How Do I Know If My Tap Water Is Safe?Everyday Einstein explains what contaminates our water, how it gets there, and what we can do to test it -- Read more on ScientificAmerican.com
3h
Ingeniøren
Leg skal tiltrække fremtidens ingeniørerFOLKEMØDE: En robot og en dukke kan lære børn at programmere allerede fra børnehavealderen. Og det er nødvendigt, hvis Danmark skal følge med i den teknologiske udvikling, siger studieledere.
4h
Wired
Our 12 Favorite Laptops, From MacBooks to ChromebooksIf you're looking to buy a laptop, we're here to make your decision easier.
4h
Wired
Microsoft's Patching Windows XP Bugs, and More Security News This WeekMicrosoft's patching Windows XP, an anonymous tech company fought back against PRISM, and more of the week's most important security news.
4h
Wired
The Lone Star Tick That Gives People Meat Allergies May Be SpreadingA rare meat allergy used to be limited to places the lone star tick calls home. But recently it's started to spread.
4h
Wired
This Is the Coldest Object in the UniverseBe dazzled by a pair of dancing brown dwarf stars, an eerie shot of Titan, and the Earth's origins written in the sky.
4h
Wired
Facebook Details How It Fights Terrorism and ExtremistsAs extremists continue to flood social media, Facebook opens up about its efforts to stop them.
4h
Dagens Medicin
EAACI bruger chip til at spore lægernes kongress-aktivitet Europæiske allergilæger bruger EAACI aktivt i deres faglige efteruddannelse. Det viser forsøg fra EAACI i Wien, hvor deltagernes færden blev sporet med elektronisk chip.
5h
Dagens Medicin
Dansk professor i spidsen for EAACI-kongressens videnskabelige program Professor Susanne Halken, OUH, har stået i spidsen for udarbejdelsen af det videnskabelige program til dette års kongres - og er også langt på vej med forberedelserne til næste års kongres i München.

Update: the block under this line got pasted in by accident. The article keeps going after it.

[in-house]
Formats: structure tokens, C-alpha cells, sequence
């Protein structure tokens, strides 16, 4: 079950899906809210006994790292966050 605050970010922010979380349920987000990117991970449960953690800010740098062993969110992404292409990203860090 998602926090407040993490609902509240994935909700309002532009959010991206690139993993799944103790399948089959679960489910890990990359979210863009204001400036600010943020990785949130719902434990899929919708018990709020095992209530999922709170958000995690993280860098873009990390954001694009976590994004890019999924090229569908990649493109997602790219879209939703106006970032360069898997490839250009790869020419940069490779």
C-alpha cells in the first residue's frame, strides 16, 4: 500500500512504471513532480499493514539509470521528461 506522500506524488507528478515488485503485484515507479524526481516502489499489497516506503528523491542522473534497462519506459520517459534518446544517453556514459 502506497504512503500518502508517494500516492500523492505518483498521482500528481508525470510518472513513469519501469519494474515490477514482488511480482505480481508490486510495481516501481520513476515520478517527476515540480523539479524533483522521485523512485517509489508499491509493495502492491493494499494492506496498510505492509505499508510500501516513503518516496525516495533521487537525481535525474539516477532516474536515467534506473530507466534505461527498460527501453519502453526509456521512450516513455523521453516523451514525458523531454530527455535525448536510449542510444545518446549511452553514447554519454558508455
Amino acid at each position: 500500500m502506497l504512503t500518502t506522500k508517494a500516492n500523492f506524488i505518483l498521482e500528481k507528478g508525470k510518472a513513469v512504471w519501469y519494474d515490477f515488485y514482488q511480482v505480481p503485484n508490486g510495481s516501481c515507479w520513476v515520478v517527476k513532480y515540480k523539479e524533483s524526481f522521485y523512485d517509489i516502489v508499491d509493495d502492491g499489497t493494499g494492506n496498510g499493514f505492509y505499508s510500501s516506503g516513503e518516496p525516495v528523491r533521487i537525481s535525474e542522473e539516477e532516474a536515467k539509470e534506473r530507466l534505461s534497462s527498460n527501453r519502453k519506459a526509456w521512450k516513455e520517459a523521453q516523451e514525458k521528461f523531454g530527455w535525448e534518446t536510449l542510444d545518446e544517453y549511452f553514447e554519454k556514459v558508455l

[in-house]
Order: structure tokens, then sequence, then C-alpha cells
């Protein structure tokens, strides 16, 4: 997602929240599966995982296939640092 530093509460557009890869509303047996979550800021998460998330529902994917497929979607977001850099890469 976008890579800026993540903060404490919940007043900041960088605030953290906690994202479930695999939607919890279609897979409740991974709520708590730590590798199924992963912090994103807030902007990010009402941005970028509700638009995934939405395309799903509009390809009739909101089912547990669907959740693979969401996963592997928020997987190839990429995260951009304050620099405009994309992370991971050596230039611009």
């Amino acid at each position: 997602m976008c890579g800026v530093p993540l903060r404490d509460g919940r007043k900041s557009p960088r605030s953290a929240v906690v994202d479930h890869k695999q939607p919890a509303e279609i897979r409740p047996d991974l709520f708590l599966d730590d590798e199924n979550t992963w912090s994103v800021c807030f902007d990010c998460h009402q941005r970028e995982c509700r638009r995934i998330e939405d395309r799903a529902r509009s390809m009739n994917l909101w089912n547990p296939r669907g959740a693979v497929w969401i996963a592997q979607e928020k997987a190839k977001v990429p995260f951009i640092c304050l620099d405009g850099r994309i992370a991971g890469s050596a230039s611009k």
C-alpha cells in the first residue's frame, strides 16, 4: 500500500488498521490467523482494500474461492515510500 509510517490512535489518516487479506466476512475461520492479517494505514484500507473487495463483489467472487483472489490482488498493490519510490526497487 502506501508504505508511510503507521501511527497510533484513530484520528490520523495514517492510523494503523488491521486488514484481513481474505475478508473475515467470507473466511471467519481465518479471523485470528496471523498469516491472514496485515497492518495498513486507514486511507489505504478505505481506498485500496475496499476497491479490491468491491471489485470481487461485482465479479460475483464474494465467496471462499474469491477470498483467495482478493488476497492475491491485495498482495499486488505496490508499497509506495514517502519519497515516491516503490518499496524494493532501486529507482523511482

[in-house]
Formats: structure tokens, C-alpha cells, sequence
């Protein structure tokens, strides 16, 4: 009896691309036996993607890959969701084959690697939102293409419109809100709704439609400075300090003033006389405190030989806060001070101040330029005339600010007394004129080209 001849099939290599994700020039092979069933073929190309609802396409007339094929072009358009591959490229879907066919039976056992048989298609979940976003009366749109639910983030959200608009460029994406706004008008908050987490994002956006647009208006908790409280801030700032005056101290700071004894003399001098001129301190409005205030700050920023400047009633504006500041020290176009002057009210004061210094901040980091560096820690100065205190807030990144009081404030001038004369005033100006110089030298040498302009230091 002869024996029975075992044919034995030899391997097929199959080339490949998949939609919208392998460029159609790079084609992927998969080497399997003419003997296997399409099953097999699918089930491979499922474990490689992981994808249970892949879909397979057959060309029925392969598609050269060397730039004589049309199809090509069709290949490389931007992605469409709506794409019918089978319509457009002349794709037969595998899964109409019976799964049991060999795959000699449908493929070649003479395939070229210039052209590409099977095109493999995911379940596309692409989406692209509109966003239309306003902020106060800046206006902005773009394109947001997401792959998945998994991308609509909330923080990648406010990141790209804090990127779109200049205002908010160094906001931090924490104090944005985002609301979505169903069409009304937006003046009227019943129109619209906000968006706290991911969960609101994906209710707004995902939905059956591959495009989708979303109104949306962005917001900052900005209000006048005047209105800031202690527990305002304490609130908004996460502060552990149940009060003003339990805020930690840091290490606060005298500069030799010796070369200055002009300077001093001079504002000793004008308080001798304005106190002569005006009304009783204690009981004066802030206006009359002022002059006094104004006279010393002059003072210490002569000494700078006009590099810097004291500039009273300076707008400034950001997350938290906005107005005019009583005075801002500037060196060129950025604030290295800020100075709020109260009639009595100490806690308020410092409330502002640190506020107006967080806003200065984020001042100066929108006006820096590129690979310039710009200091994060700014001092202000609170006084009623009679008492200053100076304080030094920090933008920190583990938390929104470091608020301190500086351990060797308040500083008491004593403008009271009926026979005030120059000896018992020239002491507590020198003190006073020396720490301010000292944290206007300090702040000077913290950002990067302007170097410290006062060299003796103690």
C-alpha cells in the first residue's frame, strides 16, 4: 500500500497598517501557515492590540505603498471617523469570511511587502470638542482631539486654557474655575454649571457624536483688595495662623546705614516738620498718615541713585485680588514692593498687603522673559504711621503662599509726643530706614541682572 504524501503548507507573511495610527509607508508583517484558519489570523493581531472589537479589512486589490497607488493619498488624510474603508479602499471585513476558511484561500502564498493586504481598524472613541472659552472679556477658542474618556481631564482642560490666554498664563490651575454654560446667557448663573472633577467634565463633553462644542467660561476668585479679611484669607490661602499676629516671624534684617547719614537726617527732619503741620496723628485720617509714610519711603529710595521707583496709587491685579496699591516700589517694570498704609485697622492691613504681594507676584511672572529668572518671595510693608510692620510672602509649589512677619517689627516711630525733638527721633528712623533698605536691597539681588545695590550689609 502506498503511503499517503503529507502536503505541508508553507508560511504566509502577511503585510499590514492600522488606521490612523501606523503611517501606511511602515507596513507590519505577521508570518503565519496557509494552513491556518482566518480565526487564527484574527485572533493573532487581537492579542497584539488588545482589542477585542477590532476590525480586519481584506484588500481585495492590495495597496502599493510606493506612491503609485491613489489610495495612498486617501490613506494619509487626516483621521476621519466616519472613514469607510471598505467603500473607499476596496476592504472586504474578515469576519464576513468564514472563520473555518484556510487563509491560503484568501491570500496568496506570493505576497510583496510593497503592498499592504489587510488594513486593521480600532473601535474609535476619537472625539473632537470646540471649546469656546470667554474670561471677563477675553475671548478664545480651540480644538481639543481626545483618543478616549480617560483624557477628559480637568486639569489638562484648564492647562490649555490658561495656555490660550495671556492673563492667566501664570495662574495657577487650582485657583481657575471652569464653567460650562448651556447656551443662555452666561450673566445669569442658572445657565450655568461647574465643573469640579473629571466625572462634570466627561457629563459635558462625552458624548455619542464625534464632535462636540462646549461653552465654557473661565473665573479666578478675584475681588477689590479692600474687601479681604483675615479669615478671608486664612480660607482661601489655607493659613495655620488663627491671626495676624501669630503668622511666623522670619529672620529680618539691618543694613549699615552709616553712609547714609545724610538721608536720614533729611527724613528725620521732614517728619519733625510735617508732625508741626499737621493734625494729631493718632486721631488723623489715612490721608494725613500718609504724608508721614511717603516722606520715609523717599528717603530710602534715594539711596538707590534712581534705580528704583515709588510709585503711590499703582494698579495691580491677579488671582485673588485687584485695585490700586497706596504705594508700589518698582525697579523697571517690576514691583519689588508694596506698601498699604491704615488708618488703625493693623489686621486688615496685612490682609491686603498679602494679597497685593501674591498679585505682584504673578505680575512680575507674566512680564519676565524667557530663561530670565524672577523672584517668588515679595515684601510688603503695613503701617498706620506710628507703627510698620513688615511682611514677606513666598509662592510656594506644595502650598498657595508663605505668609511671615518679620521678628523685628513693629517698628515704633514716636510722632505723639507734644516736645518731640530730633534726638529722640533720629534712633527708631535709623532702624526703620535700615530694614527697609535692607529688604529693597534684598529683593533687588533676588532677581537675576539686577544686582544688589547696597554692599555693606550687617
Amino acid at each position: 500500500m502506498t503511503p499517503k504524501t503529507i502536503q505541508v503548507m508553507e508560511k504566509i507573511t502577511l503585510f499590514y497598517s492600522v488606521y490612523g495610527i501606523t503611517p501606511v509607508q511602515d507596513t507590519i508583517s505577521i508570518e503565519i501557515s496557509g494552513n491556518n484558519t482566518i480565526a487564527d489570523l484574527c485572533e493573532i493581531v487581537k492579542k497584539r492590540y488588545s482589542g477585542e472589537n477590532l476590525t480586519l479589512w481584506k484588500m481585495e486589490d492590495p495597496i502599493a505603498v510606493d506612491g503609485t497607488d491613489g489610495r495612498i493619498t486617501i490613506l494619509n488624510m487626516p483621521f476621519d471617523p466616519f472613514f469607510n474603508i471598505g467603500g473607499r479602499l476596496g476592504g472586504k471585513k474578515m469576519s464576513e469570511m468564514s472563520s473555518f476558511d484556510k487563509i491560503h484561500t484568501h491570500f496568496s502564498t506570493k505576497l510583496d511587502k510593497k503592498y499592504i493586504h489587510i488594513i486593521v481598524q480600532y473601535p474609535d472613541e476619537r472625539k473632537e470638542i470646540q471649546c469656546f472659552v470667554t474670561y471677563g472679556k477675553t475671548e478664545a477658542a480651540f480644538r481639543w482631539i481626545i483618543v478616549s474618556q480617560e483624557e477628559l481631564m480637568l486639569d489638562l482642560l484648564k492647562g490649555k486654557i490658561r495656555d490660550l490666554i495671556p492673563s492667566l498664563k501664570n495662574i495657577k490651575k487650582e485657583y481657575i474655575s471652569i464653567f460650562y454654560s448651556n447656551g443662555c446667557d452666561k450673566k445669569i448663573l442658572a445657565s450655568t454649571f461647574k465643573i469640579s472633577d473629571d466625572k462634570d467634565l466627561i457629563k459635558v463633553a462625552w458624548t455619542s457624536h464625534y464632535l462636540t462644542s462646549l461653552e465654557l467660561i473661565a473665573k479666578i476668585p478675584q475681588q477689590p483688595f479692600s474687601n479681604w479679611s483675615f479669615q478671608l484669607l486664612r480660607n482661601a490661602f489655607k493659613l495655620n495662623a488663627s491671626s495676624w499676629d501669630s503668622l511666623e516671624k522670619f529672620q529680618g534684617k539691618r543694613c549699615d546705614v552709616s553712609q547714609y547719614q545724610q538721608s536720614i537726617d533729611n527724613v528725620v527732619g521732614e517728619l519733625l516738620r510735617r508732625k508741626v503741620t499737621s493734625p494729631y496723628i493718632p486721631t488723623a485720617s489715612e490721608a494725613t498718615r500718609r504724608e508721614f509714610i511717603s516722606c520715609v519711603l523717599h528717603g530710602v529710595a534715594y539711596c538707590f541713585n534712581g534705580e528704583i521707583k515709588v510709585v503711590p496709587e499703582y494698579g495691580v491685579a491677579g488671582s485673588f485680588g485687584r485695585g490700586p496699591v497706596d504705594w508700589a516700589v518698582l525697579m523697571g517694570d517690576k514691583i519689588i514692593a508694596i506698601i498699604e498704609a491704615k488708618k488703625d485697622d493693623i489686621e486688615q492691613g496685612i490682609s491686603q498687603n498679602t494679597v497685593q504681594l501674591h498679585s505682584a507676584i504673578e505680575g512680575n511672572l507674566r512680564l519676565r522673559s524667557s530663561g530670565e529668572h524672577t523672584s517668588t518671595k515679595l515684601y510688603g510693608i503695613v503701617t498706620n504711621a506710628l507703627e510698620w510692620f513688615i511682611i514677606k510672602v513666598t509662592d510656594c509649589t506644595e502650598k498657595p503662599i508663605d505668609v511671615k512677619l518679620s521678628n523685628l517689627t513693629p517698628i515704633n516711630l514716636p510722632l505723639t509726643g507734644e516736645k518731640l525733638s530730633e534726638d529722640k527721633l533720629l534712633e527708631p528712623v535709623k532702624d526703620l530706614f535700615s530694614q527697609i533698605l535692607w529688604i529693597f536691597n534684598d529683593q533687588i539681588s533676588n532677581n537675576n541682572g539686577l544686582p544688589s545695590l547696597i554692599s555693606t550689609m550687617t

5h
Dagens Medicin
Allergilægernes formand fokuserer på immunterapi Allergen immunterapi fylder meget på årets EAACI-kongres, og i kalenderen hos formanden for Dansk Selskab for Allergologi, Lone Winthers.
5h
Dagens Medicin
Dansk taler på 50-års symposiumI 50-året for opdagelsen af allergiantistoffet IgE får laboratoriechef Lars K. Poulsen ordet på et stort symposium, som ærer én af de vigtigste arkitekter bag opdagelsen – svenskeren Gunnar Johansson, der for 17 år siden var bedømmer på Lars K. Poulsens doktordisputats.
5h
Dagens Medicin
Odense-forskere møder med et stærkt hold på EAACI Eliteforskningscentret ORCA på OUH har efter få års eksistens formået at markere sig internationalt inden for forskning i anafylaksier, og har også mange bidrag med til årets EAACI-kongres.
5h
The Atlantic
Virginia's Wake-up Call to the GOP Establishment Ever since Donald Trump became president, wary Republican elites have believed he was an anomaly—a unique candidate who owed his success to celebrity appeal and weak opposition, despite some noxious views and behavior. Take away Trump the person, they believed, and there would be no Trump phenomenon. That viewpoint got a rude wake-up call this week, in a Virginia Republican primary that wasn’t su
5h
The Atlantic
Vacation's All They Ever Wanted When Congress wants not to get something done—like, say, tackle hot button legislation that could prove awkward for certain members even to vote on—its favorite trick is to run out the clock. Shucks! We so desperately wanted to pass this high-profile tax reform/health care plan/appropriations bill/take your pick, but we simply ran out of time. How disappointing. You know they do this. I know they
5h
The Atlantic
How the AHCA Could Cause an Economic Downturn If there’s any single binding policy narrative for the first five months of Donald Trump’s presidency, it’s that the president is against regulations that kill jobs. In his June 1 Rose Garden speech announcing the U.S. withdrawal from the Paris climate agreement, Trump bemoaned it as a policy that “could cost Americans as much as 2.7 million lost jobs by 2025.” He’s touted his success in making d